Mira Nair's "Amelia" went up 250 theaters this weekend to 1,070. It managed to rise from 11 to 9 in overall box office chart, despite a 23% drop in grosses to $3,000,000. The Fox Searchlight biopic's total stands at $8,306,000, and should end up finishing its run below $20 million, far below its estimated $40 million budget.
Focus is having better luck with the slow and steady expansion of Joel and Ethan Coen's "A Serious Man." The film added another 62 screens to its now 238 screen total and suffered its first drop in grosses, 11% to $970,000. The film - in its fifth weekend - still managed a $4,076 average, and has a total standing at $4,530,000. Impressive considering the Coens themselves were the only real stars of the film, which features an ensemble cast of mostly unknowns. Still, the average Coen brother film has grossed $25,009,055, a number "A Serious Man" might struggle to find without some awards love.
Finally, an under-the-radar doc hit $1 million after chugging along for nearly four months. Aviva Kempner's "Yoo-Hoo, Mrs. Goldberg" - released by International Film Circuit - grossed $34,694 from 24 screens in its 17th weekend out, taking its total to $1,030,779. "Goldberg" looks at television pioneer Gertrude Berg. She was the creator, principal writer, and star of "The Goldbergs," a popular radio show for 17 years, which became television's very first character-driven domestic sitcom in 1949.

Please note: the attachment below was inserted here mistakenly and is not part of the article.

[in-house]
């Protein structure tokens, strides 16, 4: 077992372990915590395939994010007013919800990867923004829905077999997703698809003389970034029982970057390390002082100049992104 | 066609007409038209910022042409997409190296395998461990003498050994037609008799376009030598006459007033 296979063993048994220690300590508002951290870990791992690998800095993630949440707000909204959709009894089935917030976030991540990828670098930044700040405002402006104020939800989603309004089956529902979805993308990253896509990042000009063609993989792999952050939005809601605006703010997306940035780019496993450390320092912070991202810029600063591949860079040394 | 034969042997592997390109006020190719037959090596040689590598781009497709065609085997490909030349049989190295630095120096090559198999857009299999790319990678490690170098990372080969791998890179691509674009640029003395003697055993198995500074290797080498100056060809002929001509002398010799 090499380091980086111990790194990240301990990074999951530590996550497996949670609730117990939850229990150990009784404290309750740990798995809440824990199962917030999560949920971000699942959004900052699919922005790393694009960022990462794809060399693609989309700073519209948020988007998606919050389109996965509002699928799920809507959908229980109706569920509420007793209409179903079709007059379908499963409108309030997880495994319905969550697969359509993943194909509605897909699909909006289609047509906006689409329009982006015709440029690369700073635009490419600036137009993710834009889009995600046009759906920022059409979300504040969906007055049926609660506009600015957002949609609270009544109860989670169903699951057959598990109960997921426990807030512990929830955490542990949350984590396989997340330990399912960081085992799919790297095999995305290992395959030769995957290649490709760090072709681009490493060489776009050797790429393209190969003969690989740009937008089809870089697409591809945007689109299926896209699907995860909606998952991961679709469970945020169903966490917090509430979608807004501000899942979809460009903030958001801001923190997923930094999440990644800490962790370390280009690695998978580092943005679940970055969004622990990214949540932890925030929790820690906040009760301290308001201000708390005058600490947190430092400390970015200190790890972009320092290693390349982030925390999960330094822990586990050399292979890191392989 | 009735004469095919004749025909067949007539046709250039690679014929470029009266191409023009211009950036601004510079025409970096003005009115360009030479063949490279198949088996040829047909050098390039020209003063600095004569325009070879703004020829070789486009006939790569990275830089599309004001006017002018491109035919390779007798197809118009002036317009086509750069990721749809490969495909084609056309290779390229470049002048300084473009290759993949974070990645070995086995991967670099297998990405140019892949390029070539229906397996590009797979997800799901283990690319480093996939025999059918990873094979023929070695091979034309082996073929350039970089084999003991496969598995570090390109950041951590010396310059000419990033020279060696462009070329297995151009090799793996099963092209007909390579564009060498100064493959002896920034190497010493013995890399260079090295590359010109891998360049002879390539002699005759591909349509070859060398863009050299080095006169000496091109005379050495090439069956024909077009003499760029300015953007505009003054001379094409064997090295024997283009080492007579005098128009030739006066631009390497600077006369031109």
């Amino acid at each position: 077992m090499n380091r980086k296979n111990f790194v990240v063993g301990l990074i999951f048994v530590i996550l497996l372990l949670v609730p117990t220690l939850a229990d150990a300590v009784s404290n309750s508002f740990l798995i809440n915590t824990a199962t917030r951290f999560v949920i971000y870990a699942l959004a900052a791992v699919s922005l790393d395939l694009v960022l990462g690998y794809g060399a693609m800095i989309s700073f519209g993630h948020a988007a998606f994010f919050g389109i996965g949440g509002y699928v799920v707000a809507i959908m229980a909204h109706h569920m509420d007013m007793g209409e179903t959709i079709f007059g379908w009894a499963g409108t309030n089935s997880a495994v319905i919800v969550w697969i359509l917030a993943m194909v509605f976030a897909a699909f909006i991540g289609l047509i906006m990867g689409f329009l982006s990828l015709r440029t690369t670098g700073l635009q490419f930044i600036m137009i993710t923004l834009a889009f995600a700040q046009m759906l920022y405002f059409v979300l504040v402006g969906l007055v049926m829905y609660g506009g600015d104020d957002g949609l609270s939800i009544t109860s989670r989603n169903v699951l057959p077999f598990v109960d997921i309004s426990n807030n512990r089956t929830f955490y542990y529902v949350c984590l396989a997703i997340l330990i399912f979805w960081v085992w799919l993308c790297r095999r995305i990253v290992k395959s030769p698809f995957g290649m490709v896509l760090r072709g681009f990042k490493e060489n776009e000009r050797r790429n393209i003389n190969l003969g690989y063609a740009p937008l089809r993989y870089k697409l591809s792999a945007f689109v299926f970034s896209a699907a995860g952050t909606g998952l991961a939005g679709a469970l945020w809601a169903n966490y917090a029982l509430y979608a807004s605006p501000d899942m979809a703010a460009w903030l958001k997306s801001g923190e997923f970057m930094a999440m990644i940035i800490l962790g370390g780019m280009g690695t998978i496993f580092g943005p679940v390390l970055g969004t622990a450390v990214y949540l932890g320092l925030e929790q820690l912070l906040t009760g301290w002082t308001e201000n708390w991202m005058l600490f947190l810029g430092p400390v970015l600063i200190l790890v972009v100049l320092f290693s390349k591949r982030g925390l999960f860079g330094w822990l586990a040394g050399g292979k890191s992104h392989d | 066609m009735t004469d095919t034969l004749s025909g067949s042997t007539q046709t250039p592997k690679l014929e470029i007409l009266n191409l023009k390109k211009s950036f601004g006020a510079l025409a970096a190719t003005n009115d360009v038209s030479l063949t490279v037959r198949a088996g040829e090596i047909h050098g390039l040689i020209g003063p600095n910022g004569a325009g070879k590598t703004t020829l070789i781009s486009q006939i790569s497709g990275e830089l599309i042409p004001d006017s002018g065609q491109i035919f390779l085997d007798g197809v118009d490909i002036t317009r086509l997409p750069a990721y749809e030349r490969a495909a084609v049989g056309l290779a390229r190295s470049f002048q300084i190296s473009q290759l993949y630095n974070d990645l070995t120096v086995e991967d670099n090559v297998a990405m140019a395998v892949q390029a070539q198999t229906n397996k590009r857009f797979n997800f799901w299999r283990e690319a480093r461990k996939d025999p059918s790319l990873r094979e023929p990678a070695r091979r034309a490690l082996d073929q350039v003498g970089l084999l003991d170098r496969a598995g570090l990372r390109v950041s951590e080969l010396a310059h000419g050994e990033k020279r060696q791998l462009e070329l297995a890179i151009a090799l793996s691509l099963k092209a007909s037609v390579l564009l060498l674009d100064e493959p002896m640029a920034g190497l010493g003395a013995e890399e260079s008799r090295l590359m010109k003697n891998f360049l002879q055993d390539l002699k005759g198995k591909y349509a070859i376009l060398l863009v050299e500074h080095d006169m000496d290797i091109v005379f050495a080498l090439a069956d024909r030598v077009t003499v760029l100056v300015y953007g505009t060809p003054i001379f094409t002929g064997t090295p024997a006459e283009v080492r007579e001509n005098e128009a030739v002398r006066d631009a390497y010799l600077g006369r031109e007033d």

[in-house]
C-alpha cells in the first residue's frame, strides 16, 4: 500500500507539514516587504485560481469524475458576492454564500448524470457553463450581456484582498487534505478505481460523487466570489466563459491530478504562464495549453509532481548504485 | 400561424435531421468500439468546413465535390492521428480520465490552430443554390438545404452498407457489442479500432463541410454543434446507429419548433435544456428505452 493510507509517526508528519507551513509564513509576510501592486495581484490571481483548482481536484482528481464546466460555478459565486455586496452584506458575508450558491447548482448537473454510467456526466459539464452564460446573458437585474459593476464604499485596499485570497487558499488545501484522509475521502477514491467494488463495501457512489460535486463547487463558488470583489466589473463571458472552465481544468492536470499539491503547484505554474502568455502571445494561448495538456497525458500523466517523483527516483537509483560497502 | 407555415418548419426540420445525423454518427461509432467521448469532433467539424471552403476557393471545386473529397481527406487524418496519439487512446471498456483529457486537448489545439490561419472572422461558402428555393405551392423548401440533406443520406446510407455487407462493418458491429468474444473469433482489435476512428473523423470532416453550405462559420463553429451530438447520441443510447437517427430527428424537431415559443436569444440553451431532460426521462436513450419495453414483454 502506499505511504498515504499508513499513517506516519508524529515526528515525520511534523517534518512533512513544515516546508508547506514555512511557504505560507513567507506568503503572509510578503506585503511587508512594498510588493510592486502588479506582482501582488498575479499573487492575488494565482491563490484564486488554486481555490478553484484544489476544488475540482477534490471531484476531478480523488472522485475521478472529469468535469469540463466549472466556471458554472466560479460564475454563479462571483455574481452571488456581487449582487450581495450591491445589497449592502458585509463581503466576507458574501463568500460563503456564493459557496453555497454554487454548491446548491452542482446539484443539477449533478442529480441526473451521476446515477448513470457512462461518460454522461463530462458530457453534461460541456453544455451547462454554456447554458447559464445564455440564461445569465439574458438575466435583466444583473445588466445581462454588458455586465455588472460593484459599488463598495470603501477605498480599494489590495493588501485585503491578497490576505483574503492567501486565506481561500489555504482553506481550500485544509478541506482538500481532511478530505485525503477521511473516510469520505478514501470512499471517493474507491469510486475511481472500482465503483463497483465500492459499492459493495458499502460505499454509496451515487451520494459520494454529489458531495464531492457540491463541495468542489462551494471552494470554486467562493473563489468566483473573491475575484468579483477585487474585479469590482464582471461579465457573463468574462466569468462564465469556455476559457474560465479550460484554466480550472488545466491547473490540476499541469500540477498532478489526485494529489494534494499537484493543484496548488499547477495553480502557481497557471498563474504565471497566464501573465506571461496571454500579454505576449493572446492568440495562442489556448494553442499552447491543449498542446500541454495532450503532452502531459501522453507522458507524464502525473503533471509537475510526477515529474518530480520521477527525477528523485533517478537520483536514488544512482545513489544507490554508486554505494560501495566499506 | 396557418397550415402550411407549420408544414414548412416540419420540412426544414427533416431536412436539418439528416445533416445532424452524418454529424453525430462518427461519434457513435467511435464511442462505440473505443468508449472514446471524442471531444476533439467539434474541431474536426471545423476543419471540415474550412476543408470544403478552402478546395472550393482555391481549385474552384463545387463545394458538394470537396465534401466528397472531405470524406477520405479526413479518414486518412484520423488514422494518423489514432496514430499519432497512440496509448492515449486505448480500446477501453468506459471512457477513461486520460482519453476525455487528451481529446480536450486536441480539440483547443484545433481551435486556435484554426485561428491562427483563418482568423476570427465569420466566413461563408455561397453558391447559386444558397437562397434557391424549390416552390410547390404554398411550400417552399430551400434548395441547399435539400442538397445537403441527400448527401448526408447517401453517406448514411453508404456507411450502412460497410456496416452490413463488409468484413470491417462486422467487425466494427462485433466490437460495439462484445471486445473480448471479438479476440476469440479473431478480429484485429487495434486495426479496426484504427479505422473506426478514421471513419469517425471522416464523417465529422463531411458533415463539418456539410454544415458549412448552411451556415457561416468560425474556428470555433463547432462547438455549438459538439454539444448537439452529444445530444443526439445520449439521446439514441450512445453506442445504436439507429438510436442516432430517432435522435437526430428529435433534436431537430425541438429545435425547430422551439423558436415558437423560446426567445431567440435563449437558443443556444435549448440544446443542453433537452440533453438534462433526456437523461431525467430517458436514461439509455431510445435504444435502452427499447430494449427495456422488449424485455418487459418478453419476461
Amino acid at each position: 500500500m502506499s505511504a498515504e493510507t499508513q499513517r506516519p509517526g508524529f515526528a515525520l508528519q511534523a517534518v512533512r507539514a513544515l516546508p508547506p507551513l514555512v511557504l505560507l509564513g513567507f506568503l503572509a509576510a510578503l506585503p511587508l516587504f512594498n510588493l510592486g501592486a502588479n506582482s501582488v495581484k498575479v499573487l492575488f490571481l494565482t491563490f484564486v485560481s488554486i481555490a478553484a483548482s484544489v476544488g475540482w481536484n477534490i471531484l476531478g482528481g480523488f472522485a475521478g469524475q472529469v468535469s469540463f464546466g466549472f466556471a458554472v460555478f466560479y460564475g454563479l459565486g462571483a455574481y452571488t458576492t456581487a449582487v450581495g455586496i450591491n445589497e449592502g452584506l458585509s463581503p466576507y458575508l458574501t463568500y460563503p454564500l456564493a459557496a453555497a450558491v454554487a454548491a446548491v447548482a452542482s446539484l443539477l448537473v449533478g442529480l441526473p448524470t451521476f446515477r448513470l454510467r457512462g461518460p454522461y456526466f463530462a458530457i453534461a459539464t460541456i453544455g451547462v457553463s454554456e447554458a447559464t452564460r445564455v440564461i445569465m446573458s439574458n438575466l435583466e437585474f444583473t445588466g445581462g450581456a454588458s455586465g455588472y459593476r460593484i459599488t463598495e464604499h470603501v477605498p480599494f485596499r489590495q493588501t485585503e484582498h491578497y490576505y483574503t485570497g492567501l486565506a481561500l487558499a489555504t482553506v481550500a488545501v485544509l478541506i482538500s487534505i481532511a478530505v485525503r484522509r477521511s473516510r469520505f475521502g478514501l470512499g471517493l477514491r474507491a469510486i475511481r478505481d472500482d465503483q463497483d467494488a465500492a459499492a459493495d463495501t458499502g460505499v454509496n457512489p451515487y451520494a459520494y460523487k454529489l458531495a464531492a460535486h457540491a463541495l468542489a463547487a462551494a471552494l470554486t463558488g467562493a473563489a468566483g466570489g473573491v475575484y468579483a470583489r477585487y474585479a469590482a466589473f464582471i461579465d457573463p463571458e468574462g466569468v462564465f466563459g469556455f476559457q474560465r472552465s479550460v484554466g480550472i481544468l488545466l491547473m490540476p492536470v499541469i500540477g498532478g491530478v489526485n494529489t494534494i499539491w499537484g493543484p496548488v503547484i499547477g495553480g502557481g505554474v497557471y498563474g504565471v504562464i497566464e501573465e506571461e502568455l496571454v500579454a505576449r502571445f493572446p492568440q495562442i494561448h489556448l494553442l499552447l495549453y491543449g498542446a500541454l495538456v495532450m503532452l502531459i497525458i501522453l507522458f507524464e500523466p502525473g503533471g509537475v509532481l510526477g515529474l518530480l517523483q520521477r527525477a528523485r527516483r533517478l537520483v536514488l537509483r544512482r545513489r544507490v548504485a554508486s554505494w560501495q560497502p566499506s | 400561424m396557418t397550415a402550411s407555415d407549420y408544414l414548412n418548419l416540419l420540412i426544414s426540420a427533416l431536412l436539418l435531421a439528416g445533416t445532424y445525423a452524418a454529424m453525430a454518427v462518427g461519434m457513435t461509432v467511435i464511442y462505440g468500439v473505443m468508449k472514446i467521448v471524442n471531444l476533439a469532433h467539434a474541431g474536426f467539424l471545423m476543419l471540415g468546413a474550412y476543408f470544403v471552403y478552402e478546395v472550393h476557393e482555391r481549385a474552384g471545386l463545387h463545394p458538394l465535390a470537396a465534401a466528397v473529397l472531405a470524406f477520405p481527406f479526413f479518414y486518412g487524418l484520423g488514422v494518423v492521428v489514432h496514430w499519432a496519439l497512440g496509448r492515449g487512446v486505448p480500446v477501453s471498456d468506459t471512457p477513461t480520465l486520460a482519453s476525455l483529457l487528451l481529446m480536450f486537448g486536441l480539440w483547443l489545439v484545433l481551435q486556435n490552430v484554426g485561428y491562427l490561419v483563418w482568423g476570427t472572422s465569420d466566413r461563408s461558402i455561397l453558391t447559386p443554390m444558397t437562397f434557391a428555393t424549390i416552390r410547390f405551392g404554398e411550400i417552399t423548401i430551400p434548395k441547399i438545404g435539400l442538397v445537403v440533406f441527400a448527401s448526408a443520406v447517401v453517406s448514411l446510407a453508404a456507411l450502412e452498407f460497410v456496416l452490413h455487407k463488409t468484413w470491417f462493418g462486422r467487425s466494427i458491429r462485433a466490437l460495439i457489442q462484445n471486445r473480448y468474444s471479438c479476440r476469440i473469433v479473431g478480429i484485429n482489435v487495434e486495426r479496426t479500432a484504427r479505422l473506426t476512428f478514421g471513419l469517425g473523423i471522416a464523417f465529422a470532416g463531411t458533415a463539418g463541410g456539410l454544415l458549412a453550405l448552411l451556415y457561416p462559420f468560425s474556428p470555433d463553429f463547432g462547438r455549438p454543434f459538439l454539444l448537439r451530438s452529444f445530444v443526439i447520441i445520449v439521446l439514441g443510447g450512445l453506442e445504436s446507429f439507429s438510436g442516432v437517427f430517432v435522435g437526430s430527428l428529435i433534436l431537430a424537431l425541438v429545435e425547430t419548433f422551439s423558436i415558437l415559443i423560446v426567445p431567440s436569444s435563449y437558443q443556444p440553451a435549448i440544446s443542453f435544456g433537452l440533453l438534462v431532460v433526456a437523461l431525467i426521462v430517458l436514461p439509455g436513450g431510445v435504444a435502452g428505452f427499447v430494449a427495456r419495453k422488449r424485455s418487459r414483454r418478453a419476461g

"After four months of traveling around with the film all over America I am thrilled that Berg is no longer 'the most famous woman in America that you've never heard of' thanks to InFC's fine handling of the film", Aviva Kempner said in a statement. "It also proves that docs that appeal to older audiences like The Life and Times of Hank Greenberg can be commercial successes. Never underestimate the interests of senior citizens, even though they pay less for a movie!!!"
The release used a mere 25 prints which moved across the country over the entire summer. The film received a vigorous grassroots outreach campaign and co-promotions with Jewish Film Festivals across the country to reach the target audience without breaking the bank.
"We took advantage of new technology networking without abandoning the tried and true methods that specialty film distributors have always used," said International Film Circuit's President Wendy Lidell in a statement.
indieWIRE:BOT tracks independent/specialty releases compiled from Rentrak Theatrical, which collects studio reported data as well as box-office figures from North American theatre locations. To be included in the indieWIRE Box Office Chart, distributors must submit information about their films to Rentrak at email@example.com by the end of the day each Monday..